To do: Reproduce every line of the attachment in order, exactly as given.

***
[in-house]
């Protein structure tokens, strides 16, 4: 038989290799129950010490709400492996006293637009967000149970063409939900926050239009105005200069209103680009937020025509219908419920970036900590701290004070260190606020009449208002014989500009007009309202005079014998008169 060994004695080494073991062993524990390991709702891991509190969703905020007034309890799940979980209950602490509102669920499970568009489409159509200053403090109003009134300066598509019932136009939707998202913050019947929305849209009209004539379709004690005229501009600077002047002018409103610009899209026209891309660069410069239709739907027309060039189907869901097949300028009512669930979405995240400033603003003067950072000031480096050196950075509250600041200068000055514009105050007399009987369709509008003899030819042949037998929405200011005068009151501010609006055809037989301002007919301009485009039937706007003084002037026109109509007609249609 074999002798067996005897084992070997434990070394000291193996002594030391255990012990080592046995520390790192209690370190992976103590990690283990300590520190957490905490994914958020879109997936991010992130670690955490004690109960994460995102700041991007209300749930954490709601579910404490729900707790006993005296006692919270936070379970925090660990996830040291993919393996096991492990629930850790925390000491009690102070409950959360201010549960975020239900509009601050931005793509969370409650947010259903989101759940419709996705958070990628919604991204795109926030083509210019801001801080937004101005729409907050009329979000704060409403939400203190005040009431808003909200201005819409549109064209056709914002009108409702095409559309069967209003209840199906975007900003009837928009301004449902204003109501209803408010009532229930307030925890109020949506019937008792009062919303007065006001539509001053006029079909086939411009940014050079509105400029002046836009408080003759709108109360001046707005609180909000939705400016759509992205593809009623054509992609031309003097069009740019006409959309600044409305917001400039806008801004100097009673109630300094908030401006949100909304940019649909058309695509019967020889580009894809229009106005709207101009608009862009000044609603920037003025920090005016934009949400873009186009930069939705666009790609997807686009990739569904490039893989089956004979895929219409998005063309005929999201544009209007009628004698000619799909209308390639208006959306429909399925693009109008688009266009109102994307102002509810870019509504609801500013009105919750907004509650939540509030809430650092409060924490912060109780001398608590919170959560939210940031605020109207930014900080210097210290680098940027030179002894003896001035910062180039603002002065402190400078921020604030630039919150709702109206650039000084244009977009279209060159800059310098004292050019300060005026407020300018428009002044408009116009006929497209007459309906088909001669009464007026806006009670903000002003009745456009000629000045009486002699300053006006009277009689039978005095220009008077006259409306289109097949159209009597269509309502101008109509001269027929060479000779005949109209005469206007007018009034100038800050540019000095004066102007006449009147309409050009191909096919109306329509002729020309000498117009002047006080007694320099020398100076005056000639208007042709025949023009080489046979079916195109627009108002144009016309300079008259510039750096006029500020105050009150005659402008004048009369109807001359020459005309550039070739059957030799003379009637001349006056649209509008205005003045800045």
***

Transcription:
[in-house]
């Protein structure tokens, strides 16, 4: 038989290799129950010490709400492996006293637009967000149970063409939900926050239009105005200069209103680009937020025509219908419920970036900590701290004070260190606020009449208002014989500009007009309202005079014998008169 060994004695080494073991062993524990390991709702891991509190969703905020007034309890799940979980209950602490509102669920499970568009489409159509200053403090109003009134300066598509019932136009939707998202913050019947929305849209009209004539379709004690005229501009600077002047002018409103610009899209026209891309660069410069239709739907027309060039189907869901097949300028009512669930979405995240400033603003003067950072000031480096050196950075509250600041200068000055514009105050007399009987369709509008003899030819042949037998929405200011005068009151501010609006055809037989301002007919301009485009039937706007003084002037026109109509007609249609 074999002798067996005897084992070997434990070394000291193996002594030391255990012990080592046995520390790192209690370190992976103590990690283990300590520190957490905490994914958020879109997936991010992130670690955490004690109960994460995102700041991007209300749930954490709601579910404490729900707790006993005296006692919270936070379970925090660990996830040291993919393996096991492990629930850790925390000491009690102070409950959360201010549960975020239900509009601050931005793509969370409650947010259903989101759940419709996705958070990628919604991204795109926030083509210019801001801080937004101005729409907050009329979000704060409403939400203190005040009431808003909200201005819409549109064209056709914002009108409702095409559309069967209003209840199906975007900003009837928009301004449902204003109501209803408010009532229930307030925890109020949506019937008792009062919303007065006001539509001053006029079909086939411009940014050079509105400029002046836009408080003759709108109360001046707005609180909000939705400016759509992205593809009623054509992609031309003097069009740019006409959309600044409305917001400039806008801004100097009673109630300094908030401006949100909304940019649909058309695509019967020889580009894809229009106005709207101009608009862009000044609603920037003025920090005016934009949400873009186009930069939705666009790609997807686009990739569904490039893989089956004979895929219409998005063309005929999201544009209007009628004698000619799909209308390639208006959306429909399925693009109008688009266009109102994307102002509810870019509504609801500013009105919750907004509650939540509030809430650092409060924490912060109780001398608590919170959560939210940031605020109207930014900080210097210290680098940027030179002894003896001035910062180039603002002065402190400078921020604030630039919150709702109206650039000084244009977009279209060159800059310098004292050019300060005026407020300018428009002044408009116009006929497209007459309906088909001669009464007026806006009670903000002003009745456009000629000045009486002699300053006006009277009689039978005095220009008077006259409306289109097949159209009597269509309502101008109509001269027929060479000779005949109209005469206007007018009034100038800050540019000095004066102007006449009147309409050009191909096919109306329509002729020309000498117009002047006080007694320099020398100076005056000639208007042709025949023009080489046979079916195109627009108002144009016309300079008259510039750096006029500020105050009150005659402008004048009369109807001359020459005309550039070739059957030799003379009637001349006056649209509008205005003045800045």